ip spoofing: Explained: What is IP spoofing and how cyber experts deal with it


As technology sweeps across the globe, connecting people and organisations at a level never experienced before, so have the cybercriminals got more potential victims under their predatory gaze. In this article, we are going to look into ‘IP spoofing’, one of the methods employed by these bad actors and how it can be countered.
IP Spoofing is a trick used by cyber criminals to create and send Internet Protocol (IP) packets, (used for communicating with other computer systems) to either hide their identity or confuse the origin of the system to target a website or organisation with a cyberattack. IP Spoofing is generally used to orchestrate DDoS cyberattacks about which we have explained earlier in one of our articles. In IP Spoofing, the IP packets, which contain routing information, including the source address, are given a different origin or source address to mask the real system, hence the terminology.
Think of it like getting unwanted calls at home with a new, unknown number. If you want to stop getting the calls, how do you do that? You block that number. But since the number is fake (hypothetically), you will get another call from a different number, which is also fake. You block that, a new call comes with a third unknown number, while you cannot decipher the original number from which the calls are being made. In layman’s terms, this is the principle of IP Spoofing. In order to get such calls, there should be a provision, a filter, which is able to check for such calls and block them automatically. We will talk about this later in the article.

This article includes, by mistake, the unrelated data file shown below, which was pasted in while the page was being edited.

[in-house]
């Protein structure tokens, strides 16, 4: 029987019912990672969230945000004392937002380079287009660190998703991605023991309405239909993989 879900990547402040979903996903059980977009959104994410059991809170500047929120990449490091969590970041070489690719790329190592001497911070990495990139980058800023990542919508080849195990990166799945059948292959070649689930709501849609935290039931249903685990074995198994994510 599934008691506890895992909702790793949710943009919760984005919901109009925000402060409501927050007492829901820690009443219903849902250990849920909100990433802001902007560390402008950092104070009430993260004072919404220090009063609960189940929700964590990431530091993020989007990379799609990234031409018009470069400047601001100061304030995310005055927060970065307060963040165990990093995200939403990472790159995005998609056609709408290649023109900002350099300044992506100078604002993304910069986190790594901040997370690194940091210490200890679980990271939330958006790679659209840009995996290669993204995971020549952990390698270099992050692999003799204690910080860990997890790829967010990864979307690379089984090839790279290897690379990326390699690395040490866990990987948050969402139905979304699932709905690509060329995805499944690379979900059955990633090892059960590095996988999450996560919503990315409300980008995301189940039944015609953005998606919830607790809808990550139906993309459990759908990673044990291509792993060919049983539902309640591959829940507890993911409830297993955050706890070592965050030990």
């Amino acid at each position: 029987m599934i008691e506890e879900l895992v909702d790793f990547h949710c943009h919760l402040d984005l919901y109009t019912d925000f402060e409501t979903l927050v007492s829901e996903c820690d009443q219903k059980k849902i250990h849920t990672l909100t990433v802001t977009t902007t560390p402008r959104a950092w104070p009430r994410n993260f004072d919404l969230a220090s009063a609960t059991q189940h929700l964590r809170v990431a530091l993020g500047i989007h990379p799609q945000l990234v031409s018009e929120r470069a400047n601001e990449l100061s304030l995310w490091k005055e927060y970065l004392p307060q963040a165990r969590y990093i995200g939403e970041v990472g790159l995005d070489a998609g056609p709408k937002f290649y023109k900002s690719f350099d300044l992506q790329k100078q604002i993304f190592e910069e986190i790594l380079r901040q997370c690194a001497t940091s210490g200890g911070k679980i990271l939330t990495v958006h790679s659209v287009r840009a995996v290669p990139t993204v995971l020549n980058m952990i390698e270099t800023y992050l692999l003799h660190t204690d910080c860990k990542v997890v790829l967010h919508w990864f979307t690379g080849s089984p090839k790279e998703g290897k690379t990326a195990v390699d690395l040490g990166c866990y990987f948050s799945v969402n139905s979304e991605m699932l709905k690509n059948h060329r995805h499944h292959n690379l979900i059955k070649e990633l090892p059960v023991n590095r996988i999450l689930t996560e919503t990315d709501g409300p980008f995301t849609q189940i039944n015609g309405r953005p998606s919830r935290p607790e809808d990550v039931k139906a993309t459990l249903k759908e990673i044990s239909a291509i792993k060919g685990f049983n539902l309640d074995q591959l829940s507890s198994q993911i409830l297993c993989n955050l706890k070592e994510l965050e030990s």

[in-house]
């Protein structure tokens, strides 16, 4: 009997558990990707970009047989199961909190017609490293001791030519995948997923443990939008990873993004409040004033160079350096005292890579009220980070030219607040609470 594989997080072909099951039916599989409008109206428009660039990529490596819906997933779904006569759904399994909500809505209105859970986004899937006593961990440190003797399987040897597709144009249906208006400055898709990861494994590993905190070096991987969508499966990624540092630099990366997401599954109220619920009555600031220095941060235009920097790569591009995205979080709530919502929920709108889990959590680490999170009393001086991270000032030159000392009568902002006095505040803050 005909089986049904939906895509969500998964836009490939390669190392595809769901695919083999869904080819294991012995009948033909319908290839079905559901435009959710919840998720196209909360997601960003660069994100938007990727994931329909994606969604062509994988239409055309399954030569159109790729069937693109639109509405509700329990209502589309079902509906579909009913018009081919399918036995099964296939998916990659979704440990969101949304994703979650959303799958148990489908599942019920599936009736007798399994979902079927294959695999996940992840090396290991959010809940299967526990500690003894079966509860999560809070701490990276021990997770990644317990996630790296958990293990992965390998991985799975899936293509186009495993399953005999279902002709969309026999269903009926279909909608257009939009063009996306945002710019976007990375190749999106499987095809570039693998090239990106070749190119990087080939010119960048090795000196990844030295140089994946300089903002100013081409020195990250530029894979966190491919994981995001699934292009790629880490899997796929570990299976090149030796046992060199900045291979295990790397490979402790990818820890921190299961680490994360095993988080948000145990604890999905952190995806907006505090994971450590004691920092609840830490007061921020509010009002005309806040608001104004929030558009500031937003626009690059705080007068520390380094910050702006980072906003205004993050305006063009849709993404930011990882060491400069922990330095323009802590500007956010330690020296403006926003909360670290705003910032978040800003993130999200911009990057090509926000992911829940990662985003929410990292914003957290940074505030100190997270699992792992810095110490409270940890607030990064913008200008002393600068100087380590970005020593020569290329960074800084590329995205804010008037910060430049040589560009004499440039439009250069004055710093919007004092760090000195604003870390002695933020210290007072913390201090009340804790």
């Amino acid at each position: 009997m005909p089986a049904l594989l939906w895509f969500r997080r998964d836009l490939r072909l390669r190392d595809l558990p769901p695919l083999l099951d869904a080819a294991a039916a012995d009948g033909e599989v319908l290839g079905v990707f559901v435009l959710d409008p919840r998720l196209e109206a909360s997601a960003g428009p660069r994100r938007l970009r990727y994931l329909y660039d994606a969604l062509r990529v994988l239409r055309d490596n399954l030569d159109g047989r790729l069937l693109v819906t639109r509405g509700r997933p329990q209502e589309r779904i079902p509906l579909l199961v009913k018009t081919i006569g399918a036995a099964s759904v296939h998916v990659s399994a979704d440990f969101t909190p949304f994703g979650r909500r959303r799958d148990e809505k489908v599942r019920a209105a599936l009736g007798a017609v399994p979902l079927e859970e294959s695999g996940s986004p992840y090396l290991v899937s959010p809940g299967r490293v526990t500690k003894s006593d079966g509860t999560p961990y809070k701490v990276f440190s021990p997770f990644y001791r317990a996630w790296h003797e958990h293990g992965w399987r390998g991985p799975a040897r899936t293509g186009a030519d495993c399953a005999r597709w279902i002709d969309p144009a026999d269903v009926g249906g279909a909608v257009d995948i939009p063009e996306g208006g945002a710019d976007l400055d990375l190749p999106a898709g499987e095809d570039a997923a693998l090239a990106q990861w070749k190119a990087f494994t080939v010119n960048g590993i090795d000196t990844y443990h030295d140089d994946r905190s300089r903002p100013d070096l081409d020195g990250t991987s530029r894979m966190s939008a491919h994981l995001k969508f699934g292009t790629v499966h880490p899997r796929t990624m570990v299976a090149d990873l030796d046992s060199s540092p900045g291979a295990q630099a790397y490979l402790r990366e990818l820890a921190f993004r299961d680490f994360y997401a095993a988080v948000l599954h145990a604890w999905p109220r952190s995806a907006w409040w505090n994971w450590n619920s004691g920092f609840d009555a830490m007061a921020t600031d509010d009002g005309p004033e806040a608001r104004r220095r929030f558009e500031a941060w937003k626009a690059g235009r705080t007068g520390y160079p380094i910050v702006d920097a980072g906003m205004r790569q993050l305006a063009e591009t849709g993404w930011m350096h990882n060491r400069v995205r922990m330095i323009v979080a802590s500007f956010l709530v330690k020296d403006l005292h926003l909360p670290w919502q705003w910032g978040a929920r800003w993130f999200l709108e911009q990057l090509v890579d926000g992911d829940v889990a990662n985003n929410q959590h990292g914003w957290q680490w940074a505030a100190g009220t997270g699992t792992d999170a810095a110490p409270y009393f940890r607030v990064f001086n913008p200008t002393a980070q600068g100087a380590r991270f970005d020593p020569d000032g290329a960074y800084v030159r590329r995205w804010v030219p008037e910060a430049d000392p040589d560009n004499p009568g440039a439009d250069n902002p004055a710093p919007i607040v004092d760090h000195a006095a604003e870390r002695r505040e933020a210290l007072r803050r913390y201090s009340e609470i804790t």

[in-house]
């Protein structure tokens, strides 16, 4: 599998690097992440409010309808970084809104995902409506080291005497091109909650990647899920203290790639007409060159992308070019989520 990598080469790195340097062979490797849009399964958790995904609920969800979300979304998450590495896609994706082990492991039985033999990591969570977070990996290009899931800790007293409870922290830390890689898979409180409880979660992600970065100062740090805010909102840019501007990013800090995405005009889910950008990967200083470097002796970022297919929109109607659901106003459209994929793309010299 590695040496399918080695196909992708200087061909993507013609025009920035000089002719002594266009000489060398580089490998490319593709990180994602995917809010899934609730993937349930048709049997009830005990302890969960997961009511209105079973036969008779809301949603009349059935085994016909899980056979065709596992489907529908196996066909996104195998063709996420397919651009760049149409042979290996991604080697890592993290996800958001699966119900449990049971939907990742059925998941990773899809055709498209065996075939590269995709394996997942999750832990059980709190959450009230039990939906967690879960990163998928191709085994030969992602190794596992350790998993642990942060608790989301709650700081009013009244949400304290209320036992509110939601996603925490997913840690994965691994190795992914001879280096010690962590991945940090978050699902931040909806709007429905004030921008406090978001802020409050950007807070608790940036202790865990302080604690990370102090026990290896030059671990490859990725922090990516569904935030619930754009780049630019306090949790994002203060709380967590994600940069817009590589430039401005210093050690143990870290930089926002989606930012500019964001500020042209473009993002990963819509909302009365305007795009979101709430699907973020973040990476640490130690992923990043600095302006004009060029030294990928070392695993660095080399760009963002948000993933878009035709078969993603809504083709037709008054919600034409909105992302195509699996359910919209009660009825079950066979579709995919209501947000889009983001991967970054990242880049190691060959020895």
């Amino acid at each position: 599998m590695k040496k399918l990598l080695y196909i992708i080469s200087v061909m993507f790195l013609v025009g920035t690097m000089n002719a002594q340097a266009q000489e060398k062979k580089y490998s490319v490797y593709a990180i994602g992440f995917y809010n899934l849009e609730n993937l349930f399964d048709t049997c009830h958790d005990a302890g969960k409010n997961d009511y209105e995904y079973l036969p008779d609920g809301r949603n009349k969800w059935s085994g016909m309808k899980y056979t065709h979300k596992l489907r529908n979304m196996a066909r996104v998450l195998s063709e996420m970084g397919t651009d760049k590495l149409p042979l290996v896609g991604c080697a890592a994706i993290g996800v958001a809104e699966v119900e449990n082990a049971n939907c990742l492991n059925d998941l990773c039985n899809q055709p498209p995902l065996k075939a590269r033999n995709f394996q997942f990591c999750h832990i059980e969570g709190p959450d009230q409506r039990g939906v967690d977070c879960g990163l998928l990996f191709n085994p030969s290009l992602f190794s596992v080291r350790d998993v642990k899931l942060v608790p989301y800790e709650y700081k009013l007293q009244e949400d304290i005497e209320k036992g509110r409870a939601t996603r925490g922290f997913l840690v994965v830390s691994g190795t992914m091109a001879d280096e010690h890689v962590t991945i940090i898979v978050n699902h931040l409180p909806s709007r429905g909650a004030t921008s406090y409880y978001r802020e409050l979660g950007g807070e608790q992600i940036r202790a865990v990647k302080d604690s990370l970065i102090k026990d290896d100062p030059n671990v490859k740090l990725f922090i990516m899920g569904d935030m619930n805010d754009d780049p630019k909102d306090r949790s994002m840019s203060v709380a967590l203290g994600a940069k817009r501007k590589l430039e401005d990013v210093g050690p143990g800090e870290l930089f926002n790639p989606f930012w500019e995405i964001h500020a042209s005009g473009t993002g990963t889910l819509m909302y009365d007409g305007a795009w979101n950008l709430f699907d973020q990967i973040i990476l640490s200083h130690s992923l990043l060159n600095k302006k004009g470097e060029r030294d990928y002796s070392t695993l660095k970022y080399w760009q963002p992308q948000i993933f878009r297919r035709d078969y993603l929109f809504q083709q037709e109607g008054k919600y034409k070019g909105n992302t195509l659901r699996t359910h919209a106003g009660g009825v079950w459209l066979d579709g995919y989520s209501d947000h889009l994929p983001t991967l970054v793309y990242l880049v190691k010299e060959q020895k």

With a false source IP address, which keeps changing continuously, blocking the malicious requests will not do the trick. IP Spoofing is also used to mask the true identity of the sender and masquerade as someone else, to gain access to another device.
So, how do cybersecurity experts deal with such a threat? By using a technique called Ingress Filtering, which is a type of packet filtering. It is implemented on a network edge device, which monitors incoming IP packets and checks the source headers of all of them as they come. The source headers that do not match the actual source headers or look suspicious, are rejected.
Another way Ingress Filtering is employed is by checking the source headers while the IP packets are leaving the network. This is usually done to prevent someone within the network from launching an IP Spoofing-based cyber attack.





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